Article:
The role of an executor during Probate

The role of an executor during Probate

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The probate process, Paramus, NJ

When a person dies in Paramus, probate may be required to be conducted before their estate will be distributed to heirs. Probate is the legal procedure that will be done in a probate court or surrogate court in Paramus where the deceased owned assets and/or domiciled. This process will be conducted in the presence or absence of a will, provided assets are solely owned in the name of the deceased. The probate process ensures that debts and taxes owed by the deceased are duly paid, and that the assets pass down to the beneficiaries according to the will, or according to the intestacy laws of New Jersey in the absence of a valid will.

Probate is often quite costly and time-consuming. There are executor fees, attorney and court fees to pay, and the whole process may drag on for years before assets get distributed to the beneficiaries, especially when there are hitches along the way, such as contest of wills, incompetence or fraudulent actions of the executor, etc. In Paramus, the probate will only be simple, short and less expensive when the estate is small ($20,000 or less) and there is only one beneficiary.

How the executor begins the probate process

When an executor is named in the will, this executor will be responsible for probating the will. This is the beginning of the probate process. He will present the will along with the death certificate of the deceased to the County Surrogate who will then authenticate the will. The executor should present the will to the Surrogate at least 10 days after the death of the decedent. The will presented must be the original copy, and not a duplicate. If the will is a “self-proving” will, then no witnesses would be required to validate its authenticity.

When the will has been declared valid, then the executor will be issued Letters Testamentary, certifying him as the true executor and granting him authority to act according to his duties. If the will is invalid or there is no will, an estate administrator will be appointed by the County Surrogate, and this administrator works the same way as the executor. Both are commonly called personal representatives of the deceased. The executor/administrator must then inform the beneficiaries and survivors of the deceased that probate has commenced.

Roles of the executor or personal representative during Probate, Paramus, NJ

1. Inventorying and appraising the estate

Once the will has been probated and Letters testamentary has been issued, the executor should then proceed to inventorying all assets of the decedent, estimating their value and appraising them. He can choose to do all these himself but for efficiency and to avoid errors and complications, it is advised he hires a professional; such as a probate attorney and/or a financial accountant.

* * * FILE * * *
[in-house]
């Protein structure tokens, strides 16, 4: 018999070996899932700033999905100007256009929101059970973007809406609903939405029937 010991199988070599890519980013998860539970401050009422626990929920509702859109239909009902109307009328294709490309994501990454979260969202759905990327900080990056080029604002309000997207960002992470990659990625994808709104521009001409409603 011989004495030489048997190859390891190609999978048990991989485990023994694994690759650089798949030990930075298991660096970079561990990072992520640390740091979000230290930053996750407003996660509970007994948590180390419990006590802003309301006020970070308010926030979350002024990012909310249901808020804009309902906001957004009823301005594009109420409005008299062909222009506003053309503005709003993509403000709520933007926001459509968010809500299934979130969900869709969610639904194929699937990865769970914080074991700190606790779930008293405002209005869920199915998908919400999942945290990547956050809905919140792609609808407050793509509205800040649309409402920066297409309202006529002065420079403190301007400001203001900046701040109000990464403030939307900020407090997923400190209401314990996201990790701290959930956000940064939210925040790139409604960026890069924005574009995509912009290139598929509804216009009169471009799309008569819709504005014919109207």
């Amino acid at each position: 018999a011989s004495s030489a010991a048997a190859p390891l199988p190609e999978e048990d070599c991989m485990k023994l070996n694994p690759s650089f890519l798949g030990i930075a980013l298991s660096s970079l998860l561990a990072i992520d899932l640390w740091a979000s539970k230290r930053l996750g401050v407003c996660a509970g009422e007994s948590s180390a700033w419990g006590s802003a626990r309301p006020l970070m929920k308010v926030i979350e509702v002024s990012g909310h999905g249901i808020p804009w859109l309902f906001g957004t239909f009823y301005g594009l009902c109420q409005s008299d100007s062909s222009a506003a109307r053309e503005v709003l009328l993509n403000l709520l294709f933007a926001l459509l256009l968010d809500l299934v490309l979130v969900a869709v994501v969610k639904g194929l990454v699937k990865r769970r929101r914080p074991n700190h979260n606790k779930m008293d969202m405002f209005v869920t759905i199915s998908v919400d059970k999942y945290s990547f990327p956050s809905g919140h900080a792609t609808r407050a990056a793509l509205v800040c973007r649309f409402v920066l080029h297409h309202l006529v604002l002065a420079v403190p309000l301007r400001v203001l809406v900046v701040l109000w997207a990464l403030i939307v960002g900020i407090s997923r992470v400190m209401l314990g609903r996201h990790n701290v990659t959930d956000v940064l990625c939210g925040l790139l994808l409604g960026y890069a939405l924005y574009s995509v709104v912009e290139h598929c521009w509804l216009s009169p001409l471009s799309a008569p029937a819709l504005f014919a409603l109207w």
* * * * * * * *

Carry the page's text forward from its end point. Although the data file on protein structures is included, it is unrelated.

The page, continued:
2. Payment of decedent’s debts, bills and estate taxes

After estate appraisal, the executor then proceeds to payment of estate taxes, debts and bills. He does this out of the estate funds, so he will need to open a checking account from which funds will be taken, and should always maintain a clean and transparent record of his management of the estate funds. An executor or estate administrator who lives outside New Jersey must post a bond, unless the will states otherwise. This bond ties the executor to the estate, holding him responsible and accountable to the estate funds. When noticed, any mismanagement on the executor’s part may be reported to the court. The executor may then be relieved of his duties but not without paying a fine or compensation.

The executor puts out a notice to estate creditors. He can then choose to or not to accept claims from creditors since it is common to find false creditors laying claims to funds which they have no rights to, it is therefore important that executors have legal backup from a probate attorney.

3. Asset distribution

After taxes have been paid and the state has issued out tax waivers, the executor is now faced with his next duty; distributing the assets to the beneficiaries according to the will. Before distributing the assets, he will first issue Refunding Bonds and Releases to the Beneficiaries. Once these have been signed and returned, the executor can then commence distribution. In the case of an estate administrator in the absence of a will, he distributes the assets to the heirs of the deceased according to the dictates of New Jersey probate laws. After this has been done, the estate is then declared closed.

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DISCLAIMER: The information provided in this blog is for informational purposes only and should not be considered legal advice. The content of this blog may not reflect the most current legal developments. No attorney-client relationship is formed by reading this blog or contacting Morgan Legal Group.

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